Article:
These asset positions determine, in turn, the next year’s spending. The reason is that the program’s dynamic programming calculates in advance the spending levels the household will have for all possible levels of regular and retirement account assets in each year. (Incidentally, these calculations take into account the higher taxes that come with higher levels of capital income.) Proceeding in this manner generates a time path of spending, net worth, and total income for the particular simulation being run. By running a large number of these simulations, one can determine percentile distributions of spending, total income, and net worth in each future year.

Mortgage Balance: is the outstanding unpaid amount of money borrowed to purchase a home.

Mortgage Payments: are the regular payments made to pay off a mortgage loan on a home.

Mutual Funds: investment vehicles that pool together the money of many contributors and use them to invest in diversified portfolios, typically of financial assets. For example, a bond fund is a mutual fund that invests in an array of bonds, whereas a stock fund is a mutual fund that invests in various stocks.

Net Home Purchases: The amount spent on purchasing primary and vacation homes net proceeds (net of the sales costs) from the sale of your primary and vacation homes

Net Worth: the sum of regular assets, retirement account assets, reserve fund assets, and home equity.

Non-asset Income: is the income exclusive of capital income earned on regular or retirement account assets. It includes labor earnings, defined benefit pension income, special receipts, and social security income.

Pension Income: refers to pension benefits received by the household head or spouse/partner.

Percentage of Capital Income Earned on Regular Assets that is Received as Capital Gains:  fraction of the income that you earn on your regular assets that is earned in the form of capital gains.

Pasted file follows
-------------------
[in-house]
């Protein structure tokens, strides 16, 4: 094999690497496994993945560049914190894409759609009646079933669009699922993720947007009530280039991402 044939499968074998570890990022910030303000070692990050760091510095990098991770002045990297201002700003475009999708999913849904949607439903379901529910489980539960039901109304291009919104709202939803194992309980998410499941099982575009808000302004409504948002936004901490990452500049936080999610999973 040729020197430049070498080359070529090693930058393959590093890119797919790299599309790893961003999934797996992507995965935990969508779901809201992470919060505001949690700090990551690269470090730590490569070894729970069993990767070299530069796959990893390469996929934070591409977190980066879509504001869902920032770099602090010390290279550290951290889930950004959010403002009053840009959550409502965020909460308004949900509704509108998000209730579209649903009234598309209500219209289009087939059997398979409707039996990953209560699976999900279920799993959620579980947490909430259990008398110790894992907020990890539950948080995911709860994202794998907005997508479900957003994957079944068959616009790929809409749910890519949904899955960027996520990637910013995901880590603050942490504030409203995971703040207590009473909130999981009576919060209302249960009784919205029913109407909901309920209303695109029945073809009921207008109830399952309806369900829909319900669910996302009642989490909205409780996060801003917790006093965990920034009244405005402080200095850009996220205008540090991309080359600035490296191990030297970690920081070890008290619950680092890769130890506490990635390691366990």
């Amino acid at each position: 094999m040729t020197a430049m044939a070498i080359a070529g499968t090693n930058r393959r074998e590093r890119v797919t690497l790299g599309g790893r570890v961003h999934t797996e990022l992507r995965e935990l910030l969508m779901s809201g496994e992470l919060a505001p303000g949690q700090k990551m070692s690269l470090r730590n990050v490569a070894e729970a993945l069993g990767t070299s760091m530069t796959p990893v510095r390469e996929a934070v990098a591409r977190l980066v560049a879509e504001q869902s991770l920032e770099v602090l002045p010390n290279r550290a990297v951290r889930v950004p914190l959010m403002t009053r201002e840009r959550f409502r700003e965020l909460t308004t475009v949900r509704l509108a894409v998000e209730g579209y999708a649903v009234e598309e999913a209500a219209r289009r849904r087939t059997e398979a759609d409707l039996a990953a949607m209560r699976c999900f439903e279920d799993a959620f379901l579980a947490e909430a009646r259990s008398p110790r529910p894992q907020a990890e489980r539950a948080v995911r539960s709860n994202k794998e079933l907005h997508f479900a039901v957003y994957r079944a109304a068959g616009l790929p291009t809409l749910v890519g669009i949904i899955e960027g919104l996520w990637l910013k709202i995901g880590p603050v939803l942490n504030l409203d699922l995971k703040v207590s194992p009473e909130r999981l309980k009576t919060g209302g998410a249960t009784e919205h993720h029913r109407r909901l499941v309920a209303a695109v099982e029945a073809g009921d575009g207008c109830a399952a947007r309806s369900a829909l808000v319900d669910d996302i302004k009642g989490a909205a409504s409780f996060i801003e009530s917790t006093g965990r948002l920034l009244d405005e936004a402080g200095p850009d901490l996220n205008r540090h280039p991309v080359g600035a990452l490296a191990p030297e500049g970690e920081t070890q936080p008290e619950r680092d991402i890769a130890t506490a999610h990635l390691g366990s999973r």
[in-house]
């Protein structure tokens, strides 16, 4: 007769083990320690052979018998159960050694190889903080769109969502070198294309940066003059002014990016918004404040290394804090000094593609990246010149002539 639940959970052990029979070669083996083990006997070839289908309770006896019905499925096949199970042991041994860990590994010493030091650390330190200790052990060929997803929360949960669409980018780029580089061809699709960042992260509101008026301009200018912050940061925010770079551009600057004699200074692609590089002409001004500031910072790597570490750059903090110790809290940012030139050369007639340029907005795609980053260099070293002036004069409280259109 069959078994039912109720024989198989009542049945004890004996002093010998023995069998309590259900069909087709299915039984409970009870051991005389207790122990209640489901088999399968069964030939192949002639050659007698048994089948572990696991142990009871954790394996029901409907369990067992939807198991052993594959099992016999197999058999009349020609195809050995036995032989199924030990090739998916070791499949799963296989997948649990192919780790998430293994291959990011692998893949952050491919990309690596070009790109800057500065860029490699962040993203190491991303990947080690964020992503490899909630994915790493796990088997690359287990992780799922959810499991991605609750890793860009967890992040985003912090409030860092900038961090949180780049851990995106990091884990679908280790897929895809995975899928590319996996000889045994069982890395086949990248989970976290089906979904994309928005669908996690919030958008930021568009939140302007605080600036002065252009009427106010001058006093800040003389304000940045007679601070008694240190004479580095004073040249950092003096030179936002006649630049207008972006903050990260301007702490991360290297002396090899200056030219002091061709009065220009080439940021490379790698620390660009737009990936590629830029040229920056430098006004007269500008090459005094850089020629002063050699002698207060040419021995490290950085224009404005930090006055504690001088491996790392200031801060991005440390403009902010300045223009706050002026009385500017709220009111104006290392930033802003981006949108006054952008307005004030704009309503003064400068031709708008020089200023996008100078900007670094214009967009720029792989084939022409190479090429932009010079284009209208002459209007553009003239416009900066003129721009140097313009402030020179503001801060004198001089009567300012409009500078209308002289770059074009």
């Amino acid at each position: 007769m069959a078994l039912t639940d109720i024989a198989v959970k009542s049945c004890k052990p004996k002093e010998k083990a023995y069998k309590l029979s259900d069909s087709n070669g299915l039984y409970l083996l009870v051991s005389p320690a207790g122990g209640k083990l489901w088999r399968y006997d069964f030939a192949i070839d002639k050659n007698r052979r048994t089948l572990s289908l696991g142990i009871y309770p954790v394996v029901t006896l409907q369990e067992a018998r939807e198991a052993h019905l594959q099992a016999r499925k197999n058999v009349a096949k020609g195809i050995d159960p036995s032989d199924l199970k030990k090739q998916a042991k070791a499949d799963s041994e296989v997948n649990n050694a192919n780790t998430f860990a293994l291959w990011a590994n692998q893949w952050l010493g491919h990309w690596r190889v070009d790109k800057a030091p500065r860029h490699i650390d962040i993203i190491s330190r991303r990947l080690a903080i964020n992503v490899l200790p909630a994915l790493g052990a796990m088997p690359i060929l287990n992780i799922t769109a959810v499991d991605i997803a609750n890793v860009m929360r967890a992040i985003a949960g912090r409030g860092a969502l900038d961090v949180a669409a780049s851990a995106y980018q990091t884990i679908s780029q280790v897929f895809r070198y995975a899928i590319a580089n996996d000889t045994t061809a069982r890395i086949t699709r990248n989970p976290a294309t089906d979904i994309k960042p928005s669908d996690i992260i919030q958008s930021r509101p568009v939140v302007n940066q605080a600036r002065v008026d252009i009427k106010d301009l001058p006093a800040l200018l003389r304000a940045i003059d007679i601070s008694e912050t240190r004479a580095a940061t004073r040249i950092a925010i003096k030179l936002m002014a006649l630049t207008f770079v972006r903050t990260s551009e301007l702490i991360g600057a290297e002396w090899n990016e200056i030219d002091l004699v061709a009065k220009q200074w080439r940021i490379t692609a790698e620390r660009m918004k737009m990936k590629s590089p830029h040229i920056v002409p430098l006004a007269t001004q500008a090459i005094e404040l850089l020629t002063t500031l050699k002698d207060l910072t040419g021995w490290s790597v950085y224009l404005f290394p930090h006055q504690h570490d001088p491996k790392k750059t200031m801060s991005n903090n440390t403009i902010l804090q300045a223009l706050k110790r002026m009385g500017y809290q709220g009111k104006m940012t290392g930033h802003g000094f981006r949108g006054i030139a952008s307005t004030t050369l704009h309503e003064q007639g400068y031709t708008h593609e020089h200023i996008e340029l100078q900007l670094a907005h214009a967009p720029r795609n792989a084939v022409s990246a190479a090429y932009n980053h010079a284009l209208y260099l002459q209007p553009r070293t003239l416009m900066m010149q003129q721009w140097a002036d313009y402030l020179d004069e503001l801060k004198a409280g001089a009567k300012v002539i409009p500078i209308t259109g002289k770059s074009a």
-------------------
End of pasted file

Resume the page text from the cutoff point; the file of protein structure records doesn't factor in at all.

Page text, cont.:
Percentile Distribution: shows the value of a random variable such that a specified percentage (e.g., 75 percent) of draws of that variable fall below that value.

Portfolio: the allocation of a household’s financial assets among stocks, bonds, and other financial securities

Rate of Return on Regular Assets: the pre-tax nominal rate of return earned on regular assets. If Monte Carlo simulations are activated, this rate of return is calculated automatically for each year and equals the expected return on the regular assets portfolio specified for that year.

Primary Home: is the household’s principal residence.

Rate of Return on Retirement Account Assets : the pre-tax nominal rate of return earned on retirement account assets. If Monte Carlo simulations are activated, this rate of return is calculated automatically for each year for you and your spouse/partner separately and equals the expected return on the retirement account portfolio specified for that year for your and your spouse’s/partner’s respective retirement accounts.

Profit Sharing Accounts: employer-provided retirement accounts in which the amount contributed by employers for each employee is a percent of the company’s profits.

Rate of Inflation: the percentage increase in the economy’s overall level of prices between one year and the next.

Regular Earnings: the labor earnings of the household head or spouse/partner when both the household head and spouse/partner are alive.

Regular Assets: these are assets other than those in retirement accounts. These assets are not tax-favored.

Regular Asset Income : the interest, dividends, capital gains, and other forms of capital income earned on regular assets.

Regular Estate: the sum of regular assets, life insurance, and the reserve fund.